keywords = "molecular aging, quantitative PCR, repeatability, statistical power, telomeres, DNA EXTRACTION METHOD, QUANTITATIVE PCR, EPIDEMIOLOGIC RESEARCH, EVOLUTIONARY BIOLOGY, STATISTICAL POWER, EARLY-LIFE, ECOLOGY, VARIES, DYNAMICS, ASSAY",
author = "Eastwood, {Justin R.} and Ellis Mulder and Simon Verhulst and Anne Peters",
year = "2018",
month = jan,
doi = "10.1111/1755-0998.12711",
language = "English",
volume = "18",
pages = "68--78",
journal = "Molecular Ecology Resources",
issn = "1471-8278",
publisher = "Wiley",
number = "1",

}

RIS

TY - JOUR

T1 - Increasing the accuracy and precision of relative telomere length estimates by RT qPCR

AU - Eastwood, Justin R.

AU - Mulder, Ellis

AU - Verhulst, Simon

AU - Peters, Anne

PY - 2018/1

Y1 - 2018/1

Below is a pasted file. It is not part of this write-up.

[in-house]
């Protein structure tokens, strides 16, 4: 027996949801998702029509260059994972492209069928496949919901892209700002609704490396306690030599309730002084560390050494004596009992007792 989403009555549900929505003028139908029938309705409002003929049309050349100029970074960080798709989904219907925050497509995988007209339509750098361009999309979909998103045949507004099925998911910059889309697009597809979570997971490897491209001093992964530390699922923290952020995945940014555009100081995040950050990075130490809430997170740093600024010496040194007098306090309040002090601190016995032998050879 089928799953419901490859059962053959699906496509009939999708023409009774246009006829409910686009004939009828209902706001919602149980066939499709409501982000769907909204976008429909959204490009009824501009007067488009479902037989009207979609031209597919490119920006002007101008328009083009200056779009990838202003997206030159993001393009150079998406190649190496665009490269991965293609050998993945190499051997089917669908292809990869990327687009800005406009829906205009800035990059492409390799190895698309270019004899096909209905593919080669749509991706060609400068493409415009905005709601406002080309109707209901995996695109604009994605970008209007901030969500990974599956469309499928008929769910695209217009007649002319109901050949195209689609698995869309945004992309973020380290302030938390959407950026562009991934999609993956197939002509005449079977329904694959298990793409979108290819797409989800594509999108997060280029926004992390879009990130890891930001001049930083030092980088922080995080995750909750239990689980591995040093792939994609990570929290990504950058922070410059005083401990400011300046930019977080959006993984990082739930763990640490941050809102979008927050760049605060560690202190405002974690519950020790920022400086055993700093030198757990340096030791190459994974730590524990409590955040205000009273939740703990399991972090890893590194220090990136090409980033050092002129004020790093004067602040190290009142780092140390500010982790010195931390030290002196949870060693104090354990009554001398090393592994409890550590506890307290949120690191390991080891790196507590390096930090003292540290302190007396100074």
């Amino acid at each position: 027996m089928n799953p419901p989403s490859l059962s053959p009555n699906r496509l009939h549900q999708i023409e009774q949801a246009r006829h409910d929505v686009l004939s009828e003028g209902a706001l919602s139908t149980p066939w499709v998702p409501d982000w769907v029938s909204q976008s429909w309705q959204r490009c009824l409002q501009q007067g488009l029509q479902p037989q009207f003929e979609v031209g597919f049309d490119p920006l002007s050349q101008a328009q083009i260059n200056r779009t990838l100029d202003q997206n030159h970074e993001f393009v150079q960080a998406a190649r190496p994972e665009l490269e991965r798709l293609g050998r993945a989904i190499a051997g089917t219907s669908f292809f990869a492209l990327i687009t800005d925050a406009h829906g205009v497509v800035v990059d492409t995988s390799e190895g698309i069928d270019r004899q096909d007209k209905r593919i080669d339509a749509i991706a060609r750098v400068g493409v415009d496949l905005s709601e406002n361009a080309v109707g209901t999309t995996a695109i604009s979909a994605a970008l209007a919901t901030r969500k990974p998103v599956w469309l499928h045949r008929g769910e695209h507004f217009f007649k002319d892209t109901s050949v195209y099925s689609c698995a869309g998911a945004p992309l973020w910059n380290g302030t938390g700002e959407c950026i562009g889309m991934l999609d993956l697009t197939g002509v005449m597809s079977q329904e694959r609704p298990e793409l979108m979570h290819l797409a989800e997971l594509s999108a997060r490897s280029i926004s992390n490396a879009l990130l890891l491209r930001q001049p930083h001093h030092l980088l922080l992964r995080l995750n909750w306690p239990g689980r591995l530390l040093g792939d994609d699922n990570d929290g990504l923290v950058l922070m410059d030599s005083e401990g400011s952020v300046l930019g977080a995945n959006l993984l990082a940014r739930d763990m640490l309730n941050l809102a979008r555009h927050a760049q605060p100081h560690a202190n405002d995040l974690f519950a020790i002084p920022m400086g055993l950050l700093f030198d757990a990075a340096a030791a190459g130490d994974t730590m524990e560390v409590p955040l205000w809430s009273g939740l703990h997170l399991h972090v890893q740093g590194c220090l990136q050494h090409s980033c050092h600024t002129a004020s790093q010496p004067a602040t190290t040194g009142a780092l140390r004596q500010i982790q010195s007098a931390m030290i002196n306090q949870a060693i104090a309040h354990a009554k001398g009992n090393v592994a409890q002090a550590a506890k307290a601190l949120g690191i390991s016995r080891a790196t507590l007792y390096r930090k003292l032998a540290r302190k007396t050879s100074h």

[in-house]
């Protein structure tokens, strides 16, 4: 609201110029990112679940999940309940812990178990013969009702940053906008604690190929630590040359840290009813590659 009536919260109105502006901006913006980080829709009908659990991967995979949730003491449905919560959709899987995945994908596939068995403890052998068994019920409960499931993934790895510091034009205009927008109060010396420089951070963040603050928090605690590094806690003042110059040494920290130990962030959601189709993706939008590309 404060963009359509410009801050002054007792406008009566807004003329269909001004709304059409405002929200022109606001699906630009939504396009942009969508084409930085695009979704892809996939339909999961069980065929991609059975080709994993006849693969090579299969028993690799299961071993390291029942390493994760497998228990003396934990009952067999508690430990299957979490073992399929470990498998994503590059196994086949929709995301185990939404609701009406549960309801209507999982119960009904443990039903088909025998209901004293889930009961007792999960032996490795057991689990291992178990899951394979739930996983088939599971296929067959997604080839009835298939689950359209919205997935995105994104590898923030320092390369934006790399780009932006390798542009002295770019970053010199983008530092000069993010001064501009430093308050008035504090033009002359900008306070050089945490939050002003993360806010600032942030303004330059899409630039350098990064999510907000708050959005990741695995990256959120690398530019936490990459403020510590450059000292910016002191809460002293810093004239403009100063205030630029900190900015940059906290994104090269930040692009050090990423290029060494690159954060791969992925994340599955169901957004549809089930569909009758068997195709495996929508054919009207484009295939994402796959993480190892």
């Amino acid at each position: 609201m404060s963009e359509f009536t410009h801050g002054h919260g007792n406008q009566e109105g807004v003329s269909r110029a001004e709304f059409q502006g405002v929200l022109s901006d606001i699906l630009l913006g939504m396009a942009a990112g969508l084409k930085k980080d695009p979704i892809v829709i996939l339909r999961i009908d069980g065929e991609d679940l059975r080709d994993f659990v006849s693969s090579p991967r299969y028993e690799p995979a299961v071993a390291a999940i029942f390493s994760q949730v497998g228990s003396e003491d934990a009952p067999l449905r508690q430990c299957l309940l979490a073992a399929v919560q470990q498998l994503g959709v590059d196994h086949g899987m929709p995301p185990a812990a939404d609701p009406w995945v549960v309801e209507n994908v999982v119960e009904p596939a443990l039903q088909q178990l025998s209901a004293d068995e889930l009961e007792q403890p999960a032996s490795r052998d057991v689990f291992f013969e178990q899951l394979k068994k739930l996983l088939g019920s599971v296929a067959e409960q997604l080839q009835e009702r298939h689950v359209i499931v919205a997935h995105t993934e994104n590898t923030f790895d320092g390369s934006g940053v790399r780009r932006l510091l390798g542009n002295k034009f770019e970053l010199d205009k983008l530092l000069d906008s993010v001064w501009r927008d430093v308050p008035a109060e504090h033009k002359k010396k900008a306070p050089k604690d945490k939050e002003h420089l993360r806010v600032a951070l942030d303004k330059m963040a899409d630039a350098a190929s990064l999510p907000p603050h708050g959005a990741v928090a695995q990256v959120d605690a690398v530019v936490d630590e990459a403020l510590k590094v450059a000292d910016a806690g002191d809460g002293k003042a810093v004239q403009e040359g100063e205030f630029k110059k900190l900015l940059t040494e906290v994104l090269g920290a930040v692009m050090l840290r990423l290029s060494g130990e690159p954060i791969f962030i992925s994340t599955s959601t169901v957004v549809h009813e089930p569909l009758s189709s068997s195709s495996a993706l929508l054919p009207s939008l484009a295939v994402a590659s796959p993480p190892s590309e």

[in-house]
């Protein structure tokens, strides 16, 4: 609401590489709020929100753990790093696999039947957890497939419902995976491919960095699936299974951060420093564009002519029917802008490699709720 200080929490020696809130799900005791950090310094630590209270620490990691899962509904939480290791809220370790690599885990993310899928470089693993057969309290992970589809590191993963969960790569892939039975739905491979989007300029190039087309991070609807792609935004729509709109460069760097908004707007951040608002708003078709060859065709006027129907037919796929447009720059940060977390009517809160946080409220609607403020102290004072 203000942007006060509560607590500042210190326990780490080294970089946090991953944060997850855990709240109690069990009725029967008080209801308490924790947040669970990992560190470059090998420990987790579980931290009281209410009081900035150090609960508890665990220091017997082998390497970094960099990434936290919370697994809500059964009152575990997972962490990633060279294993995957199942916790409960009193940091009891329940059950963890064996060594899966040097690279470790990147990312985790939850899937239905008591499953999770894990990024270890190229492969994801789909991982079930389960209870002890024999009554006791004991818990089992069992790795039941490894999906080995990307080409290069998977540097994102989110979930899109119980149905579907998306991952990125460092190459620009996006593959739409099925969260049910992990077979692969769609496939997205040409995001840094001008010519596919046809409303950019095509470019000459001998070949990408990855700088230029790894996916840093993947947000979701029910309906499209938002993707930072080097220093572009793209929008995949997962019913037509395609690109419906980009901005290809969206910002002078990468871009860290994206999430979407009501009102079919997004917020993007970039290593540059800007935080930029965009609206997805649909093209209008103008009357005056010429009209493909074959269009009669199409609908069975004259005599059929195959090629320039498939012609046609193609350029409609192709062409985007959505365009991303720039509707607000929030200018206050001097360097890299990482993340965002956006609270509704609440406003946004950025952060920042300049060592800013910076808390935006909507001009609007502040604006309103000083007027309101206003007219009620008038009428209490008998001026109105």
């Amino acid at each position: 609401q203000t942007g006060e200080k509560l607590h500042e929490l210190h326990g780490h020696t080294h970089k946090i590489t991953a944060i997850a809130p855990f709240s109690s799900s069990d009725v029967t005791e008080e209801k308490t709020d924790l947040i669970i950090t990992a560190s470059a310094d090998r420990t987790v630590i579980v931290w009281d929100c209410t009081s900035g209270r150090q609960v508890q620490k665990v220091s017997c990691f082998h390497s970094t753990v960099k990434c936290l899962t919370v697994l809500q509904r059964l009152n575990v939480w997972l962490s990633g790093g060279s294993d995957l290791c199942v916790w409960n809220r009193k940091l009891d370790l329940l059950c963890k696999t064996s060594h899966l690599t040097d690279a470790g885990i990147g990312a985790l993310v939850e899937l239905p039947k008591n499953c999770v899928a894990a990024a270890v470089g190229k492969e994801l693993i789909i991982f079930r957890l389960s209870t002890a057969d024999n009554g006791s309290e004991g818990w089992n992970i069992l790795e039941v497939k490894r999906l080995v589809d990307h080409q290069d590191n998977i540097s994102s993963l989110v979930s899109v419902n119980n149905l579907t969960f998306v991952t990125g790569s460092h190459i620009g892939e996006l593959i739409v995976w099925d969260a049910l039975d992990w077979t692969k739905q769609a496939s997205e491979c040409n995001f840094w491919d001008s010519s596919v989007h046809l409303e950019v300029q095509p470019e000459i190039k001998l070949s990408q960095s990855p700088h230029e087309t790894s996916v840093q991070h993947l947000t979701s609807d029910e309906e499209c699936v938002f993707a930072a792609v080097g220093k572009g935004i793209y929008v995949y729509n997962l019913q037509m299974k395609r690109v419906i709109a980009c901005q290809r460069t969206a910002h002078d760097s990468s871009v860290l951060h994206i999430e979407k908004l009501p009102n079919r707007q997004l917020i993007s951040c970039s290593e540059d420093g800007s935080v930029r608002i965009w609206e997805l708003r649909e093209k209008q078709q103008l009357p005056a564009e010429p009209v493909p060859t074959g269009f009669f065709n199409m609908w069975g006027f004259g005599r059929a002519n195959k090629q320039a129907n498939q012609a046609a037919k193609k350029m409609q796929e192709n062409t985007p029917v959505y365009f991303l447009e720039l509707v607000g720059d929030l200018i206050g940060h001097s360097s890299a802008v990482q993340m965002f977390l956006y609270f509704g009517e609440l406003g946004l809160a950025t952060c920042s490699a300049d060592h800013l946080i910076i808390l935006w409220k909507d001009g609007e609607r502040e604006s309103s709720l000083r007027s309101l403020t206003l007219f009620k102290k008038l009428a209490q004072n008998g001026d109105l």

N2 - As attrition of telomeres, DNA caps that protect chromosome integrity, is accelerated by various forms of stress, telomere length (TL) has been proposed as an indicator of lifetime accumulated stress. In ecological studies, it has been used to provide insights into ageing, life history trade-offs, the costs of reproduction and disease. qPCR is a high-throughput and cost-effective tool to measure relative TL (rTL) that can be applied to newly collected and archived ecological samples. However, qPCR is susceptible to error both from the method itself and pre-analytical steps. Here, repeatability was assessed overall and separately across multiple levels (intra-assay, inter-assay and inter-extraction) to elucidate the causes of measurement error, as a step towards improving precision. We also tested how accuracy, defined as the correlation between the "gold standard" for TL estimation (telomere restriction fragment length analysis with in-gel hybridization), could be improved. We find qPCR repeatability (intra- and inter-assay levels) to be at similar levels across three common storage media (ethanol, Longmire's and Queen's). However, inter-extraction repeatability was 50% lower for samples stored in Queen's lysis buffer, indicating storage medium can influence precision. Precision as well as accuracy could be increased by estimating rTL from multiple qPCR reactions and from multiple extractions. Repetition increased statistical power equivalent to a 25% (single extraction analysed twice) and 17% (two extractions) increase in sample size. Overall, this study identifies novel sources of variability in high-throughput telomere quantification and provides guidance on sampling strategy design and how to increase rTL precision and accuracy.